Yvonne Losos de Muniz quits dressage following decision

Yvonne Losos de Muñiz, pictured with Optimus Prime at the time they were chosen to represent the Dominican Republic at the 2010 World Equestrian Games
Yvonne Losos de Muñiz, pictured with Optimus Prime at the time they were chosen to represent the Dominican Republic at the 2010 World Equestrian Games. © Susan J. Stickle www.SusanJStickle.com

Yvonne Losos de Muniz is quitting dressage following the loss of her case before the Court of Arbitration for Sport (CAS), blaming the FEI for what she described as a fiasco.

The Dominican Republic rider, based in Wellington, Florida, expressed her disappointment over the way the matter was handled by the FEI.

“Following the publication of the ruling from CAS that represented the end of my Olympic participation attempt, and after careful consideration and much thought, I have concluded that much to my regret it is now time for me to withdraw from participating in the sport I love, to which I have dedicated much effort for so many years,” she said.

“My decision is not a result of losing the appeal, but rather a direct and unfortunate consequence of the manner in which I was treated by the FEI, specifically by its Dressage and Legal departments, during my protest and appeal.

“I feel at least vindicated that the CAS panel finds in its just-published decision that the FEI and its Dressage Department are ultimately to blame for this fiasco.

“The CAS panel concluded that it would be unfair for the rider from Brazil to lose the points that ultimately allowed her to participate in the 2012 Olympics.

“Unfortunately, that meant that I lost my right to be a part of that event. I assume it was easier to be unfair to me than to the other rider, which is hard to understand.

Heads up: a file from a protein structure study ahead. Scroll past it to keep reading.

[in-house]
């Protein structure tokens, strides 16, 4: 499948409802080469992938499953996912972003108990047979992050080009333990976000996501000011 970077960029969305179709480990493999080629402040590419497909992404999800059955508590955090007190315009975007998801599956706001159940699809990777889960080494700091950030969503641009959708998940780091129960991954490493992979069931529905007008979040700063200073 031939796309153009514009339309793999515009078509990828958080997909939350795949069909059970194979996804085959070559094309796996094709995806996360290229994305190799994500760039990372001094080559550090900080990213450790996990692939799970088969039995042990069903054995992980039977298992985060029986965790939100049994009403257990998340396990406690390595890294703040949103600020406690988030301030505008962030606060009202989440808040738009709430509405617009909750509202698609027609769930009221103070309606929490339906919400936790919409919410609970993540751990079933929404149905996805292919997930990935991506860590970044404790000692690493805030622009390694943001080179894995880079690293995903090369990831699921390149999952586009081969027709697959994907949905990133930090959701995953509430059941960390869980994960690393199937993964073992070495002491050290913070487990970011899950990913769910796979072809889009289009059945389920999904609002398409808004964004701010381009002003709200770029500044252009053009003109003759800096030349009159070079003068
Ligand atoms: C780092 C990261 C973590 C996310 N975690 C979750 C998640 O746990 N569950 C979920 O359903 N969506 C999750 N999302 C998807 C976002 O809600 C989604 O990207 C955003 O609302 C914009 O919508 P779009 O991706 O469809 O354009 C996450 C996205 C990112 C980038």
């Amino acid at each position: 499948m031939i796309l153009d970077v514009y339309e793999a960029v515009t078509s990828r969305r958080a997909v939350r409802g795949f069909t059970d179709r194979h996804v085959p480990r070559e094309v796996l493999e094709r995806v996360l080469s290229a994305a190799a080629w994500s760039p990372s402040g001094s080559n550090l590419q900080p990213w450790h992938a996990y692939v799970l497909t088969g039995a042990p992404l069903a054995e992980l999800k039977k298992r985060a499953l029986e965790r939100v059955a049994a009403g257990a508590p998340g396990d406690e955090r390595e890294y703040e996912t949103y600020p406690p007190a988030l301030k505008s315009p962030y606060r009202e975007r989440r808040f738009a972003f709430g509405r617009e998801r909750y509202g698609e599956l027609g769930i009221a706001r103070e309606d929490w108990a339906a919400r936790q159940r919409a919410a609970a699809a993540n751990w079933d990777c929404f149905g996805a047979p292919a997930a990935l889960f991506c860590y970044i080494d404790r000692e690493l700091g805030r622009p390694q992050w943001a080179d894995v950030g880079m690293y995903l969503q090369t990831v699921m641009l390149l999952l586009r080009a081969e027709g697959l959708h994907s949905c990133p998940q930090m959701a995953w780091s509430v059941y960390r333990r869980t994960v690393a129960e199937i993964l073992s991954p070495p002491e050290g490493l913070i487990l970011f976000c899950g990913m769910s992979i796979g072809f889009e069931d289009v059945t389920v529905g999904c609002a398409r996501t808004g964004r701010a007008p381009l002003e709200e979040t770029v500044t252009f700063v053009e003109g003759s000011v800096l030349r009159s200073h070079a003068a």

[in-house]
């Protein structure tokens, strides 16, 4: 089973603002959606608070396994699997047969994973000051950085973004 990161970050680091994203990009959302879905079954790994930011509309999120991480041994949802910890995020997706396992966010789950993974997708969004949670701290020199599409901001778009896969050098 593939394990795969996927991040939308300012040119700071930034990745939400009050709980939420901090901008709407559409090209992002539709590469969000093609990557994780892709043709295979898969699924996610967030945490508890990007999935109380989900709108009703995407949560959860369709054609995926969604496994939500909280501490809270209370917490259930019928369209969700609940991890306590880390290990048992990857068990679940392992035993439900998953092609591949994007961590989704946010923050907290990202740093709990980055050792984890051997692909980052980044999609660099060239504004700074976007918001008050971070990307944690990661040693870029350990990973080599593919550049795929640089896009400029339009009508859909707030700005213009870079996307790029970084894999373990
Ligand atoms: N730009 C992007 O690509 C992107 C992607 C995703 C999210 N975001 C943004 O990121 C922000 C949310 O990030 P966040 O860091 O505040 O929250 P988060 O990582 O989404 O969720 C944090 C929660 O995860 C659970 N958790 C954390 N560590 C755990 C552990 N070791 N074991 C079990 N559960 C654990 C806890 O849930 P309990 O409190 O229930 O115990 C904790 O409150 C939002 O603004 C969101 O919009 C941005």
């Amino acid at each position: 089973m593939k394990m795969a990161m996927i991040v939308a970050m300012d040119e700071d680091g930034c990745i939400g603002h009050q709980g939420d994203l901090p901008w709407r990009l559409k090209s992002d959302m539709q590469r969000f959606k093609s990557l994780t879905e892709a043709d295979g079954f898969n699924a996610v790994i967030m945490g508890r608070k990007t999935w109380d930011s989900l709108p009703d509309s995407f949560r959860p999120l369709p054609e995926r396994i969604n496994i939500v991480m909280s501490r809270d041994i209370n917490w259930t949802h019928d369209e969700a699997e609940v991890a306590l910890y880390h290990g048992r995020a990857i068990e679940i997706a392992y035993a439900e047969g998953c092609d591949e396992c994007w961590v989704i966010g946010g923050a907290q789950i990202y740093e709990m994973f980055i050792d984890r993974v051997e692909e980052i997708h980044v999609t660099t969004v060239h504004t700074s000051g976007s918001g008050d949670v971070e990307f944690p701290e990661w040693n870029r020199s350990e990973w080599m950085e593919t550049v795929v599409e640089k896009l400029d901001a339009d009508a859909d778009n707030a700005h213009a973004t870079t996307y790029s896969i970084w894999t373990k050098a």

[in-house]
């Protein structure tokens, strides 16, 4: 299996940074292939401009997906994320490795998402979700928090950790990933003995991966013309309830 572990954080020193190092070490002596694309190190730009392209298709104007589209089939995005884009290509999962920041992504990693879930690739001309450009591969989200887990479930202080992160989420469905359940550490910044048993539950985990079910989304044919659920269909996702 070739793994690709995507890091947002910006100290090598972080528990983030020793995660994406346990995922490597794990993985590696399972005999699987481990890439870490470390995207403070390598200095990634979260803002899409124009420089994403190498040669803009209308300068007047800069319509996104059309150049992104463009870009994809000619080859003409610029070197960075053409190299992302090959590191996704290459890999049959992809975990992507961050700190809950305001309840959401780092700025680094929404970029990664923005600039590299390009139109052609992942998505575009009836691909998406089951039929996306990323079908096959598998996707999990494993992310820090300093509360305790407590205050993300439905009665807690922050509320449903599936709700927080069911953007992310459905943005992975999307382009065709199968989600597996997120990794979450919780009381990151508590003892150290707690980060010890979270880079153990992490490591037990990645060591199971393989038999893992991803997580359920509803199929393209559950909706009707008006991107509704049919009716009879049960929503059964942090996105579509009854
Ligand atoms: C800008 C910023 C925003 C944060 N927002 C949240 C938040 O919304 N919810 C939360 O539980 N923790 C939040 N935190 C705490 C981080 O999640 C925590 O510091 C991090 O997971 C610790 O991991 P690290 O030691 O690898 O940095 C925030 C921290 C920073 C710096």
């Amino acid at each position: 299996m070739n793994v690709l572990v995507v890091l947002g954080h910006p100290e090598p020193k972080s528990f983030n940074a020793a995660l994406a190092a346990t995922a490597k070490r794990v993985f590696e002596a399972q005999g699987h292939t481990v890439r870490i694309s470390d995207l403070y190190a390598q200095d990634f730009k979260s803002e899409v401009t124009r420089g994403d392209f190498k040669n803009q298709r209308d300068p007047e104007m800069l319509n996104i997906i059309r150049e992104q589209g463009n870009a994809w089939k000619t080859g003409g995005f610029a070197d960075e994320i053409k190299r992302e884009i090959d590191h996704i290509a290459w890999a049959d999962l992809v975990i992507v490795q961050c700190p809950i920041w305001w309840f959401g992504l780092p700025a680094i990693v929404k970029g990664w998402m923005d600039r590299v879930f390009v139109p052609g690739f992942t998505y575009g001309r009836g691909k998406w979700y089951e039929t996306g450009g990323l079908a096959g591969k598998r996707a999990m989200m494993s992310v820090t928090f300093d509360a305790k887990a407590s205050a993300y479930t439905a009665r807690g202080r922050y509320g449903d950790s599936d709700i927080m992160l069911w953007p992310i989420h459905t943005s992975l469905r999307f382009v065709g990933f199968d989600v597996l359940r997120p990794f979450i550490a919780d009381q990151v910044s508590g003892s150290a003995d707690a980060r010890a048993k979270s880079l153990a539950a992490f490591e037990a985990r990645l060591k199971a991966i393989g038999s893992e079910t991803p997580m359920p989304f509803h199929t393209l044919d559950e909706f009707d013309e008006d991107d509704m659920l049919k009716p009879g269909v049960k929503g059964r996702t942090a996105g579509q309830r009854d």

“Nonetheless, the panel repeatedly points out how the FEI and its Legal Department failed to convince them that the famous 2010 Exception Memo was correct in its application and spirit, and instead maintains that the FEI failed in doing its job of applying the Olympic Qualification rules correctly in the Brazilian events.”

She said it would be very difficult for her to continue competing in the sport of dressage after the way the entire matter was handled.

She said was “repeatedly portrayed by the FEI in a manner which totally contradicts my values as a professional athlete with regards to fair play, sportsmanship, training and riding”, and voiced her anger that her motives for filing the protest were characterized “as those of a sore loser and improviser”.

“As an athlete, I had absolutely no protection, support or consideration from the FEI at any point of this process …

“My position was attacked with a ferocity and recklessness that was in my opinion simply disproportionate and appalling by its clear bias and unprofessionalism.”

Any respect or recognition she might have achieved during her career in the sport and contributions to it were entirely disregarded by the FEI, she said.

“Nonetheless, I am convinced we did the right thing by standing for our rights and a correct interpretation of the rules, and I would do it again.”

She continued: “Many things need to change in the FEI and its approach to development and universality if there is a hope for dressage to be a sport for all nations, regardless of their size and resources.

“Hopefully, the FEI will evaluate its many mistakes not only towards me but also towards the spirit of the sport though this process, and have the courage to admit it and change what and whom needs to be changed.”




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